Has US President accidentally let the cat slip out of the bag
It appears that an off-the-cuff comment from the US President, Barack Obama, that he can’t use a US designed mobile handset might have revealed more than he intended. He claimed that he couldn’t actually use an Apple iPhone for ‘security reasons’. On the surface of this, it could be a reference to the fact the the US authorities have always regarded Canadian designed BlackBerries as being more secure. GoMo News‘ love of conspiracy theories, however, would cause us to speculate that the real reason is that US agents have found the means to hack iPhones but not handsets originating from other countries.
We wish some handset geek would confirm our suspicions that the handset being used by the German Chancellor, Angela Merkel, in our photo looks like an iPhone to us.
And it is well known that the USA had to admit that it had managed to tap the mobile phones of some 35 world leaders including Merkel.
By complete contrast, Canadian made BlackBerries have been awarded the prestigious ‘authority to operate’ certification by the US Department of Defense.
Indeed these devices became the first smartphones to receive such a statement of confidence from the US government.
Now here’s some expert comment on the subject of security from Marta Janus, a security researcher at Kaspersky Lab.
Marta claims, “In the uneasy times of rapidly growing cyber-espionage attacks, there is no wonder why governments and high-profile institutions tend to be very careful and adopt strict security procedures.”
“All the confidential nation-state related information is highly priced and highly desired, not only by cybercriminal groups, who can make vast amounts of money on selling it, but also by foreign nations, opposition politicians or hacktivists, who can disclose it or use it to their own advantage.”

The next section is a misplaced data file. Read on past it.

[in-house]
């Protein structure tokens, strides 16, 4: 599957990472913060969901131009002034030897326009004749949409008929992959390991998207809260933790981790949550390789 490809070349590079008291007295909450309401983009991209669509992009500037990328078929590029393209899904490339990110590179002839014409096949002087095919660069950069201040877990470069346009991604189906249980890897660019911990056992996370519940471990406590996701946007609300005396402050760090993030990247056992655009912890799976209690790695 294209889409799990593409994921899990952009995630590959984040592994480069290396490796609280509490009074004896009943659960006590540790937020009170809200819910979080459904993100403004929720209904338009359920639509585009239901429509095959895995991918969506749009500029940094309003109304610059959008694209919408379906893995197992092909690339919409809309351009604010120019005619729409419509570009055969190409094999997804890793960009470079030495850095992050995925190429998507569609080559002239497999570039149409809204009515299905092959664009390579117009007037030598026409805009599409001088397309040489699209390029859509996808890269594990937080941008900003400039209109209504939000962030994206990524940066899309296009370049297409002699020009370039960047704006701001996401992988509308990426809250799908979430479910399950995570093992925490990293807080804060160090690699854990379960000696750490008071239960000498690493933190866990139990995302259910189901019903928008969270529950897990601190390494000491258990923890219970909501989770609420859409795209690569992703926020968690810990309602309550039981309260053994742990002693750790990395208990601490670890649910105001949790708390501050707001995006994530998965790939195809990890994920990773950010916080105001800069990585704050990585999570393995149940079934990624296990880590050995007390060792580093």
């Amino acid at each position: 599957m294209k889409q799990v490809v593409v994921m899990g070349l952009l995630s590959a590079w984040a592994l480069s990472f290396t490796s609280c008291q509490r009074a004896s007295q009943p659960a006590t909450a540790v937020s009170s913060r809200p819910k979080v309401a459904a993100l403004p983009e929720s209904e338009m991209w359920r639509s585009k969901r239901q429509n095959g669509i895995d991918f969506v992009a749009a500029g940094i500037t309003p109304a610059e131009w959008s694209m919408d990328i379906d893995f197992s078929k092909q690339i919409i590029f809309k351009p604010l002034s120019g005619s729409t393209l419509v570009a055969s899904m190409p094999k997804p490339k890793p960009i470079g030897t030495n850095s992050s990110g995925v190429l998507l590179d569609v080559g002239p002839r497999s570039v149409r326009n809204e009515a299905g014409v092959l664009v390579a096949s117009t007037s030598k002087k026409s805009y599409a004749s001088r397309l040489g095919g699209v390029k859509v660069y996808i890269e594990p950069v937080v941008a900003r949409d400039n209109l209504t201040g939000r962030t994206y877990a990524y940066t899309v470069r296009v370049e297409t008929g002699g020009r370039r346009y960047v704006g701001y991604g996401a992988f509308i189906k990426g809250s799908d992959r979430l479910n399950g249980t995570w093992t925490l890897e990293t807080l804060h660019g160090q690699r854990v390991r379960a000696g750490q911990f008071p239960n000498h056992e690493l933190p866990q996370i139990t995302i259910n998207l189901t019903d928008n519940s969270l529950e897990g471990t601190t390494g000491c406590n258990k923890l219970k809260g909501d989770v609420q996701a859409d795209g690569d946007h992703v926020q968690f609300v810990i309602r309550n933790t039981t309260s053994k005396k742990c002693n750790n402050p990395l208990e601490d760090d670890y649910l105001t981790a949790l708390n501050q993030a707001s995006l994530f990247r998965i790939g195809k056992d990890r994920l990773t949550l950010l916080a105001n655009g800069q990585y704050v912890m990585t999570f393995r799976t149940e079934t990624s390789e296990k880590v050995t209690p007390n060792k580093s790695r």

Janus continued, “At this point, it appears a necessity to do a thorough security check of every single device that will be used to hold or transmit sensitive data, before handing it over to the high-profile government official, such as the US President.”
Apparently, there are two main vectors of risk: – one is the software insecurities and vulnerabilities, that could be used by attackers to gain access to the device (e.g. in order to steal data, and install spyware).
The other is the possibility of hardware backdoors or suspicious firmware changes, that could have been made to the device at the factory level.
“Auditing and approval of new devices must take into account all these concerns. This is especially true for high-profile organisations,” Janus added.
The White House’s iPhone band doesn’t necessarily mean that there is a serious security issue with iPhone in general.
“We need to distinguish here between concerns of individual users and concerns of high-profile entities,” Janus claimed.
“While iOS seems a good choice for the first ones (less malware in the wild, better software policies), it can be a tough nut to crack for the latter, especially because – due to its closed source – it’s difficult to audit, extend, and adapt to non-standard or customized infrastructures.”
We still think this proves why the USA is so obsessed with keeping infrastructure equipment from Chinese manufacturer, Huawei, from spreading in North America. Its own spooks can’t hack the gear.